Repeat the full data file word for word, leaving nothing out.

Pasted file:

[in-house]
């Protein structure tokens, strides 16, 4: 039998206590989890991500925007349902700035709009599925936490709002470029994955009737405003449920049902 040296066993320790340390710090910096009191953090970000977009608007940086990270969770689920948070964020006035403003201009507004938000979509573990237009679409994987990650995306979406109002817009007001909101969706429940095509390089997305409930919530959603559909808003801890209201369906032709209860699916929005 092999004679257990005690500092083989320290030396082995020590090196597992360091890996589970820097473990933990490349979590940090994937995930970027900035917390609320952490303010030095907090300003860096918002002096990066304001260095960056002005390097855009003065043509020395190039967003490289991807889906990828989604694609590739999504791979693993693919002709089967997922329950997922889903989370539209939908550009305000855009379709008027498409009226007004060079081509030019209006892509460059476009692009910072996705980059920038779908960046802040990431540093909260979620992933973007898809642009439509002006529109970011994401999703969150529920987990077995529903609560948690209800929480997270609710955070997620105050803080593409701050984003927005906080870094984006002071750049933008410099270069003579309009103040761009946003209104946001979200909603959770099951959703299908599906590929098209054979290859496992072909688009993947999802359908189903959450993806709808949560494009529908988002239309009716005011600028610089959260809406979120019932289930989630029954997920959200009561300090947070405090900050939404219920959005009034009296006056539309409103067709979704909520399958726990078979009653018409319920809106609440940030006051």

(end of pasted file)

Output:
[in-house]
């Protein structure tokens, strides 16, 4: 039998206590989890991500925007349902700035709009599925936490709002470029994955009737405003449920049902 040296066993320790340390710090910096009191953090970000977009608007940086990270969770689920948070964020006035403003201009507004938000979509573990237009679409994987990650995306979406109002817009007001909101969706429940095509390089997305409930919530959603559909808003801890209201369906032709209860699916929005 092999004679257990005690500092083989320290030396082995020590090196597992360091890996589970820097473990933990490349979590940090994937995930970027900035917390609320952490303010030095907090300003860096918002002096990066304001260095960056002005390097855009003065043509020395190039967003490289991807889906990828989604694609590739999504791979693993693919002709089967997922329950997922889903989370539209939908550009305000855009379709008027498409009226007004060079081509030019209006892509460059476009692009910072996705980059920038779908960046802040990431540093909260979620992933973007898809642009439509002006529109970011994401999703969150529920987990077995529903609560948690209800929480997270609710955070997620105050803080593409701050984003927005906080870094984006002071750049933008410099270069003579309009103040761009946003209104946001979200909603959770099951959703299908599906590929098209054979290859496992072909688009993947999802359908189903959450993806709808949560494009529908988002239309009716005011600028610089959260809406979120019932289930989630029954997920959200009561300090947070405090900050939404219920959005009034009296006056539309409103067709979704909520399958726990078979009653018409319920809106609440940030006051």